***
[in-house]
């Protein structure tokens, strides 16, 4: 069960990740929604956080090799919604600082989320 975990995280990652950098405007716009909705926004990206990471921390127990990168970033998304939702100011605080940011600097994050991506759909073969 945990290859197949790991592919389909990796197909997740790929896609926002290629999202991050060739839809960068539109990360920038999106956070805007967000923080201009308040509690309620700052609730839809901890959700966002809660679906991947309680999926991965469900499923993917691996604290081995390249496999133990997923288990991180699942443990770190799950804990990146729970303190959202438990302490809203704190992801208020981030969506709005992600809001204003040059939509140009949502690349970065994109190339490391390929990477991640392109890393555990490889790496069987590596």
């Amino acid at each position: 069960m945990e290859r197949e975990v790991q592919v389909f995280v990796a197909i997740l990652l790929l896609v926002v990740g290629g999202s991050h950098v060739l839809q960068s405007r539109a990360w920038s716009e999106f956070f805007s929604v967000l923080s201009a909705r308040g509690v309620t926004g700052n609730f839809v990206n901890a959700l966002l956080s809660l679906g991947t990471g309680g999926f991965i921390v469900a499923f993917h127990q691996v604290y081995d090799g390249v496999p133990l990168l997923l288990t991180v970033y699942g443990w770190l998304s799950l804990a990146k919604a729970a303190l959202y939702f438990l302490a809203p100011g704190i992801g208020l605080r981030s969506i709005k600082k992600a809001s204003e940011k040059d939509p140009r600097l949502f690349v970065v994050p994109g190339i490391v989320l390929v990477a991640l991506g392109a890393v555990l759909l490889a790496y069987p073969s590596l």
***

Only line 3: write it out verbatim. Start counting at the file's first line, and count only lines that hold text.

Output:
């Amino acid at each position: 069960m945990e290859r197949e975990v790991q592919v389909f995280v990796a197909i997740l990652l790929l896609v926002v990740g290629g999202s991050h950098v060739l839809q960068s405007r539109a990360w920038s716009e999106f956070f805007s929604v967000l923080s201009a909705r308040g509690v309620t926004g700052n609730f839809v990206n901890a959700l966002l956080s809660l679906g991947t990471g309680g999926f991965i921390v469900a499923f993917h127990q691996v604290y081995d090799g390249v496999p133990l990168l997923l288990t991180v970033y699942g443990w770190l998304s799950l804990a990146k919604a729970a303190l959202y939702f438990l302490a809203p100011g704190i992801g208020l605080r981030s969506i709005k600082k992600a809001s204003e940011k040059d939509p140009r600097l949502f690349v970065v994050p994109g190339i490391v989320l390929v990477a991640l991506g392109a890393v555990l759909l490889a790496y069987p073969s590596l």